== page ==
Two-strokes put Rotax on the map, but today only one model remains, the trusty 582UL. The popular C-gearbox has been dropped, so now all 582s come with an E-box and a standard electric starter. Unfortunately, the more expensive box bumped the standard price upward a bit…such is progress.
Andy Higgs and Kevin Eldredge are still swinging for the fence with their Advanced Component Engineering (ACE) high-performance cylinders, pistons, rods, and cranks for Lycoming cases. Although pricey, they arguably present the latest thinking in air-cooled piston engine design. Higgs is also developing a new series of heavy fuel engines, which are certainly worth watching. Eldredge recently accepted a position at Lancair and cannot devote full attention to building ACE engines. For now, assembly is farmed out to a respected custom shop.
At deadline, Kelly Bartlett of Franklin Aerospace had just returned from Poland with news of an agreement that makes his company the sole U.S. importer/dealer of new Franklin parts. Bartlett also told us the Polish certificate holder, Franklin SP.Z, has steadily increased production, allowing the addition of “a multitude” of new parts to the Franklin Aerospace catalog. We’re sure a stable parts supply will be welcomed by Franklin owners.
Bartlett offers two engines, the 4A-235 four cylinder and the 6A-350 six cylinder. The E/A-B version of the 4A comes with Electroair electronic ignition and a Rotec TBI. A certified version, the 4A B-4, gets a Franklin SP.Z-designed direct fuel injection system. The 6A will remain available in the original 220-hp carbureted version, with 10.5-to-1 compression and Slick mags. A 6A with an 8.5 CR and fuel injection is expected to be certified at 200 hp, which will allow the use of lower octane fuels. Warranty is two years or 500 hours for the certified versions and one year for E/A-B models.
When we reported last year, Jabiru operators in Australia were in the odd position of warning passengers, in writing, that the Jabiru engine “had suffered a high number of failures.” Not surprisingly, many in the industry objected to the action, and questioned both motive and method.
As it turned out, the Australian Civil Aviation Safety Authority (CASA) had mandated the blanket warning before detailed investigation had established a specific cause, and thus could not (at that time) mandate a hardware-specific correction. The best quote comes from CASA’s own document, “Jabiru Engine Reliability Analysis Report“), released in June of 2016: “…the decision to impose operational limitations was taken as a precautionary measure, without the benefit of complete, comprehensive, and determinative data.” In the end, the problem was narrowed to a small group of Series 2 engines with 3/8-inch studs, used more than 500 hours in flight training, and not maintained per the manufacturer’s instructions. Let’s all hope this one has been put to rest.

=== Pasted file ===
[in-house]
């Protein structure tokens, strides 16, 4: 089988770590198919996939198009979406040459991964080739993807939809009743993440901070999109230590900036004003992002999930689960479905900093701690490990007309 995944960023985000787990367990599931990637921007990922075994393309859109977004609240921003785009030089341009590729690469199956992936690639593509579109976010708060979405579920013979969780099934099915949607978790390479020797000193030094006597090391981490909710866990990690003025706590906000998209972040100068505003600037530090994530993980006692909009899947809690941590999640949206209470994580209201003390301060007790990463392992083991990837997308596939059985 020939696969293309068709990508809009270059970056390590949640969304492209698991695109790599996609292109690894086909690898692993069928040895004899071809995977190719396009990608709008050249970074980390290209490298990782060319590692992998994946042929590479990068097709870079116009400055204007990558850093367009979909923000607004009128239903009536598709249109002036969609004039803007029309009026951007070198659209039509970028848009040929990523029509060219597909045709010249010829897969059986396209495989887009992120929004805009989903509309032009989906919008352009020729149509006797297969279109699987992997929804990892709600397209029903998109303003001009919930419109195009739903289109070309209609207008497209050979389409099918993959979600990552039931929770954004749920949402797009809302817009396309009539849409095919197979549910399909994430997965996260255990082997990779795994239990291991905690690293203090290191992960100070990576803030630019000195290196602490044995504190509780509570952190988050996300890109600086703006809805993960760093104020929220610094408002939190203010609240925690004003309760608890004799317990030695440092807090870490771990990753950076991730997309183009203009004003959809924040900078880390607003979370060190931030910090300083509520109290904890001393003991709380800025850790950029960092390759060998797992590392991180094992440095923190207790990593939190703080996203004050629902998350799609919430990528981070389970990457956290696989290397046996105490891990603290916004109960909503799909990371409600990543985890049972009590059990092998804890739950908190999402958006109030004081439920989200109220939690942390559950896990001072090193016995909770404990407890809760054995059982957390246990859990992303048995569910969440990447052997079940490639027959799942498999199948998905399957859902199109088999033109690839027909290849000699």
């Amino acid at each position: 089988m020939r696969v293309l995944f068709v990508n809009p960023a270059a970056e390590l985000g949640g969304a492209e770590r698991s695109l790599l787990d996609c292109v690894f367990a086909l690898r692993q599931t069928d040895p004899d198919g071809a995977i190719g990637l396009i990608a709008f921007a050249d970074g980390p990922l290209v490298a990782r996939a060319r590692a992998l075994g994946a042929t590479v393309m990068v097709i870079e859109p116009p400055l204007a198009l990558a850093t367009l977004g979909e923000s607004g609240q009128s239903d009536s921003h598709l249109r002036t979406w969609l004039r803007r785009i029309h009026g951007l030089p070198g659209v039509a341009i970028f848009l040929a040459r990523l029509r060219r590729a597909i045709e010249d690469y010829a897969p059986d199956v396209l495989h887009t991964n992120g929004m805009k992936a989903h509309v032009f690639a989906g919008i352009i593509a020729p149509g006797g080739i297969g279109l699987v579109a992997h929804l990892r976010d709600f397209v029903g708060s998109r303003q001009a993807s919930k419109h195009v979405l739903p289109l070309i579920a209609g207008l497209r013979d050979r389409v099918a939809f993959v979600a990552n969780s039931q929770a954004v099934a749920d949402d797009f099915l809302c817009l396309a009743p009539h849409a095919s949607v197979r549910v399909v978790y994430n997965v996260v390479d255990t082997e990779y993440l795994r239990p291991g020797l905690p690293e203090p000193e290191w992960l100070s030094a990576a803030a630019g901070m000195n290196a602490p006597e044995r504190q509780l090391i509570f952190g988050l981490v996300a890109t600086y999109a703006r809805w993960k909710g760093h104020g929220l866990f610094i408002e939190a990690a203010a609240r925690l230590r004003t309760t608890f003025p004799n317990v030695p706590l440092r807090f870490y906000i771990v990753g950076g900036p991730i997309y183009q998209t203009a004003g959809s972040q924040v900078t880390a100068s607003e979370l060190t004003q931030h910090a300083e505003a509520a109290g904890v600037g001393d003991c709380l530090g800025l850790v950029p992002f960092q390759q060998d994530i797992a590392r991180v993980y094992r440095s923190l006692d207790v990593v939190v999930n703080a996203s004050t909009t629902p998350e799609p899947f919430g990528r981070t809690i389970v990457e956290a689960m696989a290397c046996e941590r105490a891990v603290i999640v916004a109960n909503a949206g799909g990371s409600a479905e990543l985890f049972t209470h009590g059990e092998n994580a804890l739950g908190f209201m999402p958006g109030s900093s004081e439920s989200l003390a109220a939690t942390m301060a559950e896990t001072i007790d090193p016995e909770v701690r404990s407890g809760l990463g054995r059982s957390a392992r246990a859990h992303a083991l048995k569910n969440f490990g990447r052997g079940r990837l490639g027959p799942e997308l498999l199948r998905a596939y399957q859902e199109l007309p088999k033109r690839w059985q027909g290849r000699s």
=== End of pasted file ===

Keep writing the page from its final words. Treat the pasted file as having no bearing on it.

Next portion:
Going forward, the big news is the arrival of two entirely new Jabiru engines, the 2210 four cylinder and the 3310 six. Unlike prior Jabirus manufactured by the now-defunct CAMit Aero Engines, the new crankcase, cylinder barrels, and heads are cast, not machined. The cylinders have nickel/silicon carbide bores, which are both wear resistant and highly corrosion resistant. There are a number of other changes too, and a price reduction of about $1,000. The new engines have been under development about four years, and meet both ASTM and JAR standards. The 2210 should be available around the first of the year, with the 3310 to follow in April.
Belgian engine manufacturer ULPower is growing fast, with dealerships in about 15 locations worldwide. Here in the U.S., importer Robert Helms tells us the key has been the development of more firewall-forward kits. Given an existing dynafocal engine mount, the usual path is an adapter so the stock mount structure can remain; typically the ULPower engines are lighter and need to be moved forward anyway. It’s a particularly handy approach to the Van’s RV series and similar, as the landing gear sockets are part of the existing mount. Ray Lawrence at Kaolin Aviation is doing much of the kit development; his own RV-4 sports a 200-hp UL520iS, which replaced a vintage O-320. The switch added 40 hp and lopped off roughly 40 pounds. Lawrence also has mounts and cowls available for the RV-6, RV-7, and RV-9.
ULPower offers eight models ranging from 97 to 200 hp, all direct drive, air cooled, with fully integrated electronic ignition and multi-port fuel injection. A single ECU is standard. An optional second ECU makes the system fully redundant. Builders will need to incorporate an appropriate airframe electrical system, a return flow fuel system, and possibly a header tank. Inverted oiling is available, as is an Airmaster controllable-pitch prop.
Italian made MW Fly has had a somewhat slower start, with a half dozen now flying in North America. The engines are available in two displacements, with direct drive or one of two reduction ratios. The ratios allow increased rpm for more horsepower, while swinging larger-diameter propellers. MW Fly engines are technically advanced: water cooled, fuel injection, with dual FADEC with data export, and an automatic compression release for low-rpm vibration control. Given a bit of inertia, we’ll probably see more of them in the air.
Another Belgian entry, D-Motor, builds a truly different engine: a short-stroke, liquid-cooled, valve-in-block flathead, with Nikisil cylinders and fuel injection, in both four and six cylinders. Although we often associate flatheads with lawnmowers and early Fords, it’s a sensible arrangement for a low-rpm, direct-drive aircraft engine. The key virtues are simplicity, which is good for reliability, a small width dimension, resulting in low frontal area, and less weight, which is always welcome.